I’ve been attending Maass workshops since 2006. After decades in the publishing business,The Donald truly knows his stuff. His well-used books on craft line my bookcase line my bookcase —Writing the Breakout Novel (2001), Writing the Breakout Novel Workbook (2004), The Fire in Fiction (2009) , The Breakout Novelist (2011) and Writing 21st Century Fiction (2012).

If you’re a writer looking to push your craft to the next level, you should check out opportunities at Free Expressions Seminars and Literary Services  and/or subscribe to the Writer Unboxed blog, where Mr. Maass is a monthly contributor.

That weekend conference  refilled my brain well and supercharged my muse. I’m back on course and busy pushing to have the final book in the Vietnam War Era trilogy released this year.

How do you refill your own brain well?

If you’re a writer, I highly recommend attending an in person writer’s conference or workshop.

10 09, 2012

3 Necessities to be a successful writer

By |2012-09-10T09:37:46-05:00September 10th, 2012|writer, writing|2 Comments

What does it take to be a writer?

Is all you need to be a writer pen and paper or a typewriter or an iPad or laptop/computer with a word processor? Maybe all it takes is the latest writing tool like this:

Or is there more involved besides having the proper writing tool?

Simple answer, YES.

A writer’s journey is a solo trip. A lonely trip and no two writers achieve success in the same way.

I think, to be successful, an aspiring writer must possess, at a minimum, these things:

  1. A PASSION
  2. A WILLINGNESS TO PRACTICE
  3. A DESIRE TO LEARN

On PASSION…

The most important trait a writer needs is the deep desire to write and a steadfast commitment to his passion.

“Nothing great in the world has ever been accomplished without passion.” Hebbel quotes

Writers must write because, if we don’t, we are miserable. The desire flows with our blood.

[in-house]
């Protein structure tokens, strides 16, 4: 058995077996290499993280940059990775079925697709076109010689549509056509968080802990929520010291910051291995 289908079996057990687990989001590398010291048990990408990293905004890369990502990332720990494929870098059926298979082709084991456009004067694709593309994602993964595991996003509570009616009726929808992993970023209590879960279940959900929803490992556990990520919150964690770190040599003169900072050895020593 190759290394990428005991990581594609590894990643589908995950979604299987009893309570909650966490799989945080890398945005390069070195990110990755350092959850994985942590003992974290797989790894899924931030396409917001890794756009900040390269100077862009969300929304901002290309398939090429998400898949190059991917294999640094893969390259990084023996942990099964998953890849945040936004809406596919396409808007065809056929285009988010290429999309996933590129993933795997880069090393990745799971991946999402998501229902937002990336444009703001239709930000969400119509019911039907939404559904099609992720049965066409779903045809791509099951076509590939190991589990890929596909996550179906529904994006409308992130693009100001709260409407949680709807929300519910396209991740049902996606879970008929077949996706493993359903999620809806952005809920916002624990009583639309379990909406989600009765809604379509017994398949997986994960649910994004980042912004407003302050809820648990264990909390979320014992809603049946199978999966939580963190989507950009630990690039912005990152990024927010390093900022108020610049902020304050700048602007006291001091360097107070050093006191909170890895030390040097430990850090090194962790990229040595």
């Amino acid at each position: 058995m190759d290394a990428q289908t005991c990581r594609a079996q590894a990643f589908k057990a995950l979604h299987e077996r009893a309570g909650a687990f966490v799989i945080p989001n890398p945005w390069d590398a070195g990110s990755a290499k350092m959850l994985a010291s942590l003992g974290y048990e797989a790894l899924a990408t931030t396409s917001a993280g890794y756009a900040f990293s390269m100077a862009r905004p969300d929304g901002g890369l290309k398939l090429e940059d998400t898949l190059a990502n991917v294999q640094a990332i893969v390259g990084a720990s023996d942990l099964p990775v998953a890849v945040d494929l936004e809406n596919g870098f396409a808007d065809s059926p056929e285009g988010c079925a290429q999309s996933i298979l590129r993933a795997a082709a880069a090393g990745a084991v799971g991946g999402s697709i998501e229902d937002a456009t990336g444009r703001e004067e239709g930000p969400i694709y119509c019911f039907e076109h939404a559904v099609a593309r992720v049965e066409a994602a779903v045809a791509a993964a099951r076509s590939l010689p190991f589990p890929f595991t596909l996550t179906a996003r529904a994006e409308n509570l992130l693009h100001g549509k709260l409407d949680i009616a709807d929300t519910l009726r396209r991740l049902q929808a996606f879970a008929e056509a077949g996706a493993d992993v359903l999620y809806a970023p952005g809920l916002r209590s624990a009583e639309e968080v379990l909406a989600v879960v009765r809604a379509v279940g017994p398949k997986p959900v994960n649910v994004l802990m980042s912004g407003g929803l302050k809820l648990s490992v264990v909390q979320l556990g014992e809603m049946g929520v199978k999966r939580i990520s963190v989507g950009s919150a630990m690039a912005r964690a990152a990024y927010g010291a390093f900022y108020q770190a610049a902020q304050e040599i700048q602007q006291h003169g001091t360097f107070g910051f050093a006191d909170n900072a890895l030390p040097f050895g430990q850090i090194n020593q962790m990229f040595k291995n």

On PRACTICE…

If you watched the Summer Olympics last month, you saw performances by athletes who had practiced and trained YEARS for the opportunity to compete in their chosen event.

A certain number of hours practice is frequently necessary to be considered proficient at so many things.

Think about airline pilots who must have a specific number of flying hours before they are qualified to solo. Teenage drivers get learner permits and must practice before taking a test to prove their proficiency and earn a driver’s license.

Writing is no different. Writing requires practice.

The exact amount of practice depends on your natural talent, how quick you learn the techniques of your craft and how much passion you have for what you’re doing.

Which brings up another question, how often should you write?

My simple answer: EVERY DAY.

But how much should you write? Does it matter?

According to James Thayer’s Author Magazine article “How Many Words a Day?” Jack London wrote between 1,000 and 1,500 words each day.

Stephen King writes 2,000 words a day.

Ray Bradbury, who authored over five hundred science fiction novels and short stories which someone calculated to be three and a half million words worth of stories, advises writers to “Write a thousand words a day and in three years you will be a writer.”